Obomsawin says it’s confusing for everyone involved.

“It disrupts the movements and healing that is going on in real Indigenous communities,” she said. “And it disrupts our ability to learn our own culture… They make it harder for actual Indigenous people to reconnect.”

Obomsawin encouraged individuals who have familial relations to the Odanak First Nation to reach out and “rejoin the circle.”

As for those who do not have those documented connections, she was blunt: "There are so many ways to respectfully and appropriately be a part of a Native community without having to become Native yourself.”

Odanak First Nation does not recognize any of Vermont’s Abenaki tribes. Vermont’s tribes are not federally recognized either – despite one Vermont group applying several decades ago. Four of Vermont’s tribes do have state recognition, under a law passed in 2010.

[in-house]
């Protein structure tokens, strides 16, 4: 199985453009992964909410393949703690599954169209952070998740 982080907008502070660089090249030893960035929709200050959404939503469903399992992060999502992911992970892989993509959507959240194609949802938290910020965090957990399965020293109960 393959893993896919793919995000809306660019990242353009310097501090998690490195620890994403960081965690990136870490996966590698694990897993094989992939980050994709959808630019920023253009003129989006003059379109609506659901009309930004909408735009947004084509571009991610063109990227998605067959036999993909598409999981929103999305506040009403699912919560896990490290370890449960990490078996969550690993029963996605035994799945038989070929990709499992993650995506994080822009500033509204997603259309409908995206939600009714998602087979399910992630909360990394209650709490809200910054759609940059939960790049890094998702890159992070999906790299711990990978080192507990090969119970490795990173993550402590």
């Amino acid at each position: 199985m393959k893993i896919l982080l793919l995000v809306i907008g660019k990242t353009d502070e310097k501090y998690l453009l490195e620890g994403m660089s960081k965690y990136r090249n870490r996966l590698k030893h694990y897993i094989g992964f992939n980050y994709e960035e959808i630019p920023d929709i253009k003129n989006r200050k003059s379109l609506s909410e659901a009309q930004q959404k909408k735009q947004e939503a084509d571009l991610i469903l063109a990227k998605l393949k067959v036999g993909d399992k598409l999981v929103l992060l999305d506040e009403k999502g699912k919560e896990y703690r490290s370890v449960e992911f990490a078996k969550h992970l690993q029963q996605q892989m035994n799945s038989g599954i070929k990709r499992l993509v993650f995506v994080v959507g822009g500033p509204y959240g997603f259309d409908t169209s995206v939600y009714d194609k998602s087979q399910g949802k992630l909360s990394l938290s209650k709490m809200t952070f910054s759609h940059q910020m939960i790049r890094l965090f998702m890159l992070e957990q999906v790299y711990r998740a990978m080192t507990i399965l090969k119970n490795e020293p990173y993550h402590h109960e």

But Watso, the Odanak First Nation councilor, says his members were shut out of the state Legislature’s debate on whether to recognize Abenaki tribes in Vermont. State records show only one Odanak member from Newport was listed to testify back during the 2011 and 2012 legislative hearings on state recognition.

“We were shut out and told to shut up, n’est-ce pas?” Watso said. “Because we're not from the state of Vermont. It was purely a political decision to go through this process.”

Watso argues that the Vermont Legislature doesn’t have the power to recognize whether a community is Indigenous or not.

“State legislators should go back and do their homework and revoke the whole thing,” he said.